General Lloyd Austin, the US Secretary of Defense, said on Saturday that he had a conversation with Indian ministers about minorities’ human rights in the country because it was important for partners to have “those types of conversations.”
When asked if he had spoken with Prime Minister Narendra Modi about “human rights abuses, particularly against Muslim minorities in the northeast,” General Austin stated, “I did not have an opportunity to talk with him about that. I did have a conversation with other members of the cabinet on this issue.”
“We have to remember that India is oaur partner, a partner whose partnership we value. And I think partners need to be able to have those kinds of discussions. And certainly, we feel comfortable doing that. And you can have those discussions in a very meaningful way and make progress,” he further added.
Earlier, in response to a question from NDTV about whether he shared Senator Robert Menendez’s fears about “the deteriorating situation of democracy in India,” General Austin said that human rights and the legal system were vital to the United States.
More About Talks On Human Rights:
“You’ve heard President [Joe] Biden say that human rights and rule of law are important to the United States of America. We always lead with our values. As a democracy that’s pretty important to us. India is a democratic country and you treasure your values as well. There are a number of things that we can and will work on together,” he said.
General Austin is the first member of US President Joe Biden’s administration to visit India, as part of attempts to build an alliance of nations to counter China’s assertiveness in the region. Before coming to the United States, he travelled to Japan and South Korea.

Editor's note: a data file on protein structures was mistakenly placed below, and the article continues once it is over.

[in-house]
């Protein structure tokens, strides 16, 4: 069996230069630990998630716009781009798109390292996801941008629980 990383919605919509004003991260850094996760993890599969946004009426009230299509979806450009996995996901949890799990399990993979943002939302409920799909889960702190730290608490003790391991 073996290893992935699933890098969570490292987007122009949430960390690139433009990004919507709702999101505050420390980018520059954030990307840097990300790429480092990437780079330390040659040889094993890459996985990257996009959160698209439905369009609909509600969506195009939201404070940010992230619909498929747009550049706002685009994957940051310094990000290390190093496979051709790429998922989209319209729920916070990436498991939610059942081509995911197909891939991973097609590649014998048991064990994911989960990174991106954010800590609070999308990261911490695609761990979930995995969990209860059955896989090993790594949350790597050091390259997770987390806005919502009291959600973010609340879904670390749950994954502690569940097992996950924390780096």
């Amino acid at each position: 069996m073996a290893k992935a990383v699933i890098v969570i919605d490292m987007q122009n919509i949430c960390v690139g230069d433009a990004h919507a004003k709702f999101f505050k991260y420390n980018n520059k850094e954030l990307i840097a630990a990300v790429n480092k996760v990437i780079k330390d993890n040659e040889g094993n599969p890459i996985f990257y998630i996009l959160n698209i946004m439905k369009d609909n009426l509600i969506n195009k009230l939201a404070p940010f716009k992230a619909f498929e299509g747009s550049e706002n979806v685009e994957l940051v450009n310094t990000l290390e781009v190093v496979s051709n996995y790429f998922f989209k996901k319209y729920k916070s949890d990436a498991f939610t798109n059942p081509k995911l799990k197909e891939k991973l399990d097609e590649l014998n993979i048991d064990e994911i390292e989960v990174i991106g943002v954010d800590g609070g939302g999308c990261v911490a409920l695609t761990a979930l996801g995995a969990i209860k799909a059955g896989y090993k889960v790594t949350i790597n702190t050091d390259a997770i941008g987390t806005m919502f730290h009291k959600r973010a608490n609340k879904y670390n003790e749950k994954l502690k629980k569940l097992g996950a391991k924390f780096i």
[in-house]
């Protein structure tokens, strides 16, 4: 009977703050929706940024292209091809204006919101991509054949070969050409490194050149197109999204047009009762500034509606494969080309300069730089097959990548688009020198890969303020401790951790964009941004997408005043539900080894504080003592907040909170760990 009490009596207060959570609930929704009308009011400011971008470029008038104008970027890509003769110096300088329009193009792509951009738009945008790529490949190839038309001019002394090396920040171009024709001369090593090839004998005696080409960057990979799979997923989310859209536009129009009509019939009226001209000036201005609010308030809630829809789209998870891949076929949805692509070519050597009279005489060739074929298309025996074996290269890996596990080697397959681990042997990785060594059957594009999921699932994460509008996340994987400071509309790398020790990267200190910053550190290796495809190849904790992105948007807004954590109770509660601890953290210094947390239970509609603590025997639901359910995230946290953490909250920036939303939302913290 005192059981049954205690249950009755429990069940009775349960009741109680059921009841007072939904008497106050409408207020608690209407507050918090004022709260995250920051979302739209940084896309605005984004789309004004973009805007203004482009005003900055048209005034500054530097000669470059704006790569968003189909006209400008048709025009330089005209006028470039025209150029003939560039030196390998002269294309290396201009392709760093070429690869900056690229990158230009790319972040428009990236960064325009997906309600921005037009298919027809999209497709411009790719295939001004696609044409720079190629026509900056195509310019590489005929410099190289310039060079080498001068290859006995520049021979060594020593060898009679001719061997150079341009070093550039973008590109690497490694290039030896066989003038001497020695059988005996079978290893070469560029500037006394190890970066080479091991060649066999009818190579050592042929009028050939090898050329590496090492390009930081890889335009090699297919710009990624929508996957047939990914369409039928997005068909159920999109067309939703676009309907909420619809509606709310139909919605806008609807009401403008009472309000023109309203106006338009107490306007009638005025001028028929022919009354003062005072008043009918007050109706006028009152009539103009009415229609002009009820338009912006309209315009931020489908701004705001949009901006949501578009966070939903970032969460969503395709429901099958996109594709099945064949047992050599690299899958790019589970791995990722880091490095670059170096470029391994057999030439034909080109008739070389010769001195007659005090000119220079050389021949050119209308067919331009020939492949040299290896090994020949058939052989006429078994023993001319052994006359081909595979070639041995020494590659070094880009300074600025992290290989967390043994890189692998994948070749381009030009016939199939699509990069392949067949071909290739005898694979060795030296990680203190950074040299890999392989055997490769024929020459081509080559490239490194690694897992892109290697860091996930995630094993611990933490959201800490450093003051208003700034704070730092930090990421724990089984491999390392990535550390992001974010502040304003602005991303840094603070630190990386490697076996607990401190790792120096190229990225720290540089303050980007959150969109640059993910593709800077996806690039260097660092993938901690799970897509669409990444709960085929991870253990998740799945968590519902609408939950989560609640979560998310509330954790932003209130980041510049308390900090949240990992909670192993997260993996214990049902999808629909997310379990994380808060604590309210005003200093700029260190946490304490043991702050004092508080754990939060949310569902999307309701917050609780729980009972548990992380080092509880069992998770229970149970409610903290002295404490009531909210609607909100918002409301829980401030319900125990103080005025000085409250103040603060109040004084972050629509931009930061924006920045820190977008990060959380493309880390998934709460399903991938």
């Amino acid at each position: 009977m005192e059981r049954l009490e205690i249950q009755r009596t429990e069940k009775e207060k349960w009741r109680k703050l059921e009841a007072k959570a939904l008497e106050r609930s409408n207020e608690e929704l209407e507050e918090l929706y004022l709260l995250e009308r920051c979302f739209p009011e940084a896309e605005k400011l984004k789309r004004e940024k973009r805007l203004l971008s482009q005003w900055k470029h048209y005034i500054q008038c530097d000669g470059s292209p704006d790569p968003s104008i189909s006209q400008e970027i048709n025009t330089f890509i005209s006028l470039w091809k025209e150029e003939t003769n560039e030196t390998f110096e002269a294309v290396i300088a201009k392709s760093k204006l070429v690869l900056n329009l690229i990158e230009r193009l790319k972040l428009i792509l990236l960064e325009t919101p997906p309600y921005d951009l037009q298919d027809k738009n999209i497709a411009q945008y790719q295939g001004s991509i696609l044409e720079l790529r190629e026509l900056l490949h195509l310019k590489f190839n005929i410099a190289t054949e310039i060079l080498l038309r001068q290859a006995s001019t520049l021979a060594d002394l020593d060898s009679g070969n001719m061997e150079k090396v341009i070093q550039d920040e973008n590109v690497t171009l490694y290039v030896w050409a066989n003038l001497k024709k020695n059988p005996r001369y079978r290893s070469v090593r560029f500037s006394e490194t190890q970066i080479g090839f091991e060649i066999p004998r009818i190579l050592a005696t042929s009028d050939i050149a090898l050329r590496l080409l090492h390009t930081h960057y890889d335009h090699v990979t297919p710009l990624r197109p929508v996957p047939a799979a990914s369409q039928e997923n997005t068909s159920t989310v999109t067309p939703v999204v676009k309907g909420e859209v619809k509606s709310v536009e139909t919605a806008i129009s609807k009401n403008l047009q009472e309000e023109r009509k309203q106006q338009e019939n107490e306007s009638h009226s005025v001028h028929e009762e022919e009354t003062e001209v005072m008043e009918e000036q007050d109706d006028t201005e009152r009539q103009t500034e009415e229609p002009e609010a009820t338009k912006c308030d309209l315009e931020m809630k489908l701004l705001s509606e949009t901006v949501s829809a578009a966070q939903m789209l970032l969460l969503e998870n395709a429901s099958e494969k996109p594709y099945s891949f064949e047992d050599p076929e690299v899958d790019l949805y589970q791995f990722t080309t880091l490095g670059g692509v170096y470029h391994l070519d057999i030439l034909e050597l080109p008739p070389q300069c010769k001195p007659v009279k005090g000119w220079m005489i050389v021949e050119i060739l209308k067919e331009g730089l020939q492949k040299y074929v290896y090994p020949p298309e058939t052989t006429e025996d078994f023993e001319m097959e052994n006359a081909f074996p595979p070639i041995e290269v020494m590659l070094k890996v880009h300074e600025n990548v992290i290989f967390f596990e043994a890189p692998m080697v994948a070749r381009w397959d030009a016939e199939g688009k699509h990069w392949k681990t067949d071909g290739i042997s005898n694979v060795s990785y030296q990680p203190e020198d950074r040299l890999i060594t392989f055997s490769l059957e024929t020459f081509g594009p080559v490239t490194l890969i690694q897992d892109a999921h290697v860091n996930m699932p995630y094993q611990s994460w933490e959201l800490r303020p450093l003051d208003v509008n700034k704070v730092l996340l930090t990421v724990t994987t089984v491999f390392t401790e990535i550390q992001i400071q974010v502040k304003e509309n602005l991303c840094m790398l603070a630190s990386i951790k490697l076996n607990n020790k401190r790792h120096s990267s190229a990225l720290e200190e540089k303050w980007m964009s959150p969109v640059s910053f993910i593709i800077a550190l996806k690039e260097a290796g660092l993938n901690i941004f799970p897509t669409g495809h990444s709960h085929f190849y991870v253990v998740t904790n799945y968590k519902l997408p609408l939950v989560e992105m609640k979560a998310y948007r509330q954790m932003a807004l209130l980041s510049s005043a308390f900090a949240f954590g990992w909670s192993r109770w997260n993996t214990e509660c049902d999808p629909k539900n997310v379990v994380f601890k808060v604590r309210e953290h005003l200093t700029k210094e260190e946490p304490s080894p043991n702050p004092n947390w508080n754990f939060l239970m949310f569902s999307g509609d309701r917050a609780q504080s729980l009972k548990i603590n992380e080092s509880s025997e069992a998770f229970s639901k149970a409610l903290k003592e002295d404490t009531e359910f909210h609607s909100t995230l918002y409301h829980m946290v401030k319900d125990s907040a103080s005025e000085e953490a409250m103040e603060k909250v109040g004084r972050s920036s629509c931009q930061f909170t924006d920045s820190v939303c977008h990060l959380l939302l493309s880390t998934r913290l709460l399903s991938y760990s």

On his arrival in New Delhi on Friday, he met with Prime Minister Modi and spoke with National Security Advisor Ajit Doval. On Saturday, he interacted with Rajnath Singh, the Defence Minister, and S Jaishankar, the External Affairs Minister. He’ll be leaving on Sunday.
“India, in particular, is an increasingly important partner among today’s rapidly shifting international dynamics,” General Austin said just after meeting Mr Singh.
“The Indian government’s ongoing crackdown on farmers peacefully protesting new farming laws and corresponding intimidation of journalists and government critics only underscores the deteriorating situation of democracy in India,” he further wrote.
“Moreover, in recent years, rising anti-Muslim sentiment and related government actions like the Citizenship Amendment Act, the suppression of political dialogue and arrest of political opponents following the abrogation of Article 370 in Kashmir, and the use of sedition laws to persecute political opponents have resulted in the U.S. human rights group Freedom House stripping India of its ‘Free’ status in its yearly global survey,” the US Senator stated.